So, hand in hand with statements about the co-essentiality of the Petrine and Marian profiles of the Church, the Holy Father has energetically promoted a fuller and synergetic communion between the Church/Institution and Charims/Movements since the Church is founded on the foundation of Apostles and Prophets. When it comes to speaking about dialogue between the Movements we can certainly note a change of paradigm from a “before Pentecost ‘98” to an “after Pentecost ‘98”. Before ’98 what came into relief was the multiplicity and diversity of the charisms brought to life by the one Spirit of God. But now John Paul II himself highlights how all the charisms are established in unity by the same Holy Spirit and that their unity “precedes” all diversification. Unity in the Spirit of charisms and institution is not primarily a goal to be reached but rather their very foundational reality.

This communion can be described as a Trinitarian relationship. On May 30, 1998 the Pope defined St. Peter’s Square as the “great upper room of Pentecost”. The One Church professing that it is always “the same Spirit… always the same Lord…the same God who is at work in them all” (1 Cor 12:4-6) was present there. That explains why the Pope could add: ‘Today, from this square, Christ says to each of you: “Go into all the world and preach the gospel to the whole creation” (Mk 16:15). He is counting on every one of you, and so is the Church’.

The most recent significant example of a new collaboration among the Movements was the meeting “New Ecclesial Movements and the New Evangelization” in which 1300 priests, deacons and seminarians took part. The goal was to come into direct contact with what the Holy Spirit is doing today in the Church through the charisms that lie at the origins of the new Movements. It was an opportunity to see just what is the novelty for evangelisation being indicated by the Holy Spirit through these new communities?

Organised by the Priests Centre of the Focolare Movement, the meeting was a powerful experience for all who attended because it showed how the diversity of charisms and the Movements are responding to the spiritual yearnings found in today’s world.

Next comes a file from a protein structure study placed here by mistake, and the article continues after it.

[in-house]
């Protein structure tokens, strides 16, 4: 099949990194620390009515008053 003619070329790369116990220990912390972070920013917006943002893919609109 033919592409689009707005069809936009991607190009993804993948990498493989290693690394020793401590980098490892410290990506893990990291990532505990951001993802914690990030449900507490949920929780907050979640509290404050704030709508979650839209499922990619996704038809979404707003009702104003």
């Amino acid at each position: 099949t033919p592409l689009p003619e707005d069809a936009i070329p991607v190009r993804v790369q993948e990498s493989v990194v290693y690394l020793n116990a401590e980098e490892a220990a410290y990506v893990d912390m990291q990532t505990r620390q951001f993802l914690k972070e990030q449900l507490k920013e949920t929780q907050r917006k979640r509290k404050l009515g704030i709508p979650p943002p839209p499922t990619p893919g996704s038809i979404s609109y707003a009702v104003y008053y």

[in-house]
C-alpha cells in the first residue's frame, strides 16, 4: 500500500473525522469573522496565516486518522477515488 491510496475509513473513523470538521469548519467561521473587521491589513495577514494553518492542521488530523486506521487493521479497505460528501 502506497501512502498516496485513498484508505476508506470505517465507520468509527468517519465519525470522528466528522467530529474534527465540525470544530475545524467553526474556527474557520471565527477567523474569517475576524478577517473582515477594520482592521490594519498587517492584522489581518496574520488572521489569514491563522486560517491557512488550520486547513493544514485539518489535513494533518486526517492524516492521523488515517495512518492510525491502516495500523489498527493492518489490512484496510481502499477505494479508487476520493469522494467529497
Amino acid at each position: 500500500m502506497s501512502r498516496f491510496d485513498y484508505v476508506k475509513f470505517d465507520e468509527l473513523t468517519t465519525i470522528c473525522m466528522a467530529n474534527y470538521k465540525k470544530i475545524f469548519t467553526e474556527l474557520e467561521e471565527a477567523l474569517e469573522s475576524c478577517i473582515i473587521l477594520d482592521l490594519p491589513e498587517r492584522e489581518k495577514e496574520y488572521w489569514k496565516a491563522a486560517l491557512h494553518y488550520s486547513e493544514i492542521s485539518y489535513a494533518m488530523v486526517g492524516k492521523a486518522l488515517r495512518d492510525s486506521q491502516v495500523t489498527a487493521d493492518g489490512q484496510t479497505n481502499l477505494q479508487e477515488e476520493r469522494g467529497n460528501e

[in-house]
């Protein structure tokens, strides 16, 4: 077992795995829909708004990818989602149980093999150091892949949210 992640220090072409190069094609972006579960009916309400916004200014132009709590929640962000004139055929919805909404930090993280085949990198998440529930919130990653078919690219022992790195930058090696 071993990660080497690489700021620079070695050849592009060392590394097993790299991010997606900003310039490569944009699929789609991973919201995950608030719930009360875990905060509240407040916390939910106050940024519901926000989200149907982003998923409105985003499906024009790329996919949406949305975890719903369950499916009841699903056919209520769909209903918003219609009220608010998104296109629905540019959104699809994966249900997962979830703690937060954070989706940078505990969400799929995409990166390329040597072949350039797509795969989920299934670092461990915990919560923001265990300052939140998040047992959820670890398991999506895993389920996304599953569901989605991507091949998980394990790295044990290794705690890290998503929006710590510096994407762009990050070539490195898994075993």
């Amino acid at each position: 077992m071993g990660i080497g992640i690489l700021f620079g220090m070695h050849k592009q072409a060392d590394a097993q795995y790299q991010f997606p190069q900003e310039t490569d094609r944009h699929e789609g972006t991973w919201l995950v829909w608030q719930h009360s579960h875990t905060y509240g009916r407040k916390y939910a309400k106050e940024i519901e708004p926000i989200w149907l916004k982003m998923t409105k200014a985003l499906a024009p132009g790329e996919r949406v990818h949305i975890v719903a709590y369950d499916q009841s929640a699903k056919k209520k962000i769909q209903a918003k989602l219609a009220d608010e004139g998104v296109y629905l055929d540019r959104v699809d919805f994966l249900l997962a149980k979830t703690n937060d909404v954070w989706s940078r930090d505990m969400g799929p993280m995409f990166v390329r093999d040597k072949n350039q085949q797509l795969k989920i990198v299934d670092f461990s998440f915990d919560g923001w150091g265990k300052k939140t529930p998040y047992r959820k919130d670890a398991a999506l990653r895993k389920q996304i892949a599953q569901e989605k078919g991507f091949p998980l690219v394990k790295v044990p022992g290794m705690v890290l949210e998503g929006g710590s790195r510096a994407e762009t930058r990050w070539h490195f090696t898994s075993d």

There were many surprising elements to the meeting.

For a start, it was amazing to get to meet in the course of just two days various founders and leaders of some of these Movements such as Chiara Lubich from the Focolare, Andrea Riccardi from St. Egidio, Fr. Michael Marmann from the Schönstatt Movement, Salvatore Martinez from the Renewal in the Spirit, Jesús Carrascosa and don Gerolamo Castiglioni from Communion and Liberation, Stefano Gennarini from the Neo-Catechumenate Way, and Bishop Vincenzo Paglia from St. Egidio.

It was also a grace to meet and hear Cardinal Francis Stafford, president of the Pontifical Council for the Laity, Cardinal Castrillón Hoyos, prefect of the Congregation for the Clergy, and Cardinal Van Thuan, president of the Pontifical Council for Justice and Peace, as well as some theologians and first companions of the founders. It was all a great joy. It was an ecclesial experience lived in wonderful atmosphere of full communion.

Another surprising element was coming into direct contact with various forms of evangelisation being carried out by the different charisms that manage to bring the light and life of the Gospel into situations where normal diocesan and parish pastoral activity can’t reach. And, of course, a major surprise was the Holy Father’s message sent to Cardinal Stafford and read by him to the assembly. It expressed pleasure at the meeting and was full of enlightening pointers.

At the end of the meeting we received much feedback, but by way of summary, perhaps it suffices to convey the impression of the German group:

‘It seems to us that this congress has been an historical moment in the Church. What the Holy Spirit is doing today through the Ecclesial Movements has electrified and transformed us. We could sense a unanimous joy vibrating throughout the whole Mariapolis Centre in Castelgandolfo because it was as if we were all discovering a new face of the Church. We come away with a new enthusiasm for the Church, a new hope for her future. When we saw the film about Fontem in Cameroon entitled “A Miracle in the Forest” many of us had tears in our eyes. A rector from a large German seminary commented: “I am really, really happy. What I saw and heard was so strong and beautiful that I felt I was dreaming”’.